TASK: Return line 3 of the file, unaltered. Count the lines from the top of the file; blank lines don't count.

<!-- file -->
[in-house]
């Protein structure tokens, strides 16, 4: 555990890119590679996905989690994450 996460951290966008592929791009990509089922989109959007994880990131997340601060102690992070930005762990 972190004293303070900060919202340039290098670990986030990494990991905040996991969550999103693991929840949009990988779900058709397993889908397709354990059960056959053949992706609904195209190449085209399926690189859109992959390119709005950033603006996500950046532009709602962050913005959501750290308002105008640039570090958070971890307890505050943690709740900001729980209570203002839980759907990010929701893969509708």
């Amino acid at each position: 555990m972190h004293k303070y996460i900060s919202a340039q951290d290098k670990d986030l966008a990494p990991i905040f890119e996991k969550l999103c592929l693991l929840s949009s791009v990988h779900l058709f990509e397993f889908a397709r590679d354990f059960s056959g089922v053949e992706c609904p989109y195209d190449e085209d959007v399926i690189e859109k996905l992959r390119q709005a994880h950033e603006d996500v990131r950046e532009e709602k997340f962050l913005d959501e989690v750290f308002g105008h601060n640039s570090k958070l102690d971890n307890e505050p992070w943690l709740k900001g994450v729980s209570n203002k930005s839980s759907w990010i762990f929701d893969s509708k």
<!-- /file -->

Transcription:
């Amino acid at each position: 555990m972190h004293k303070y996460i900060s919202a340039q951290d290098k670990d986030l966008a990494p990991i905040f890119e996991k969550l999103c592929l693991l929840s949009s791009v990988h779900l058709f990509e397993f889908a397709r590679d354990f059960s056959g089922v053949e992706c609904p989109y195209d190449e085209d959007v399926i690189e859109k996905l992959r390119q709005a994880h950033e603006d996500v990131r950046e532009e709602k997340f962050l913005d959501e989690v750290f308002g105008h601060n640039s570090k958070l102690d971890n307890e505050p992070w943690l709740k900001g994450v729980s209570n203002k930005s839980s759907w990010i762990f929701d893969s509708k």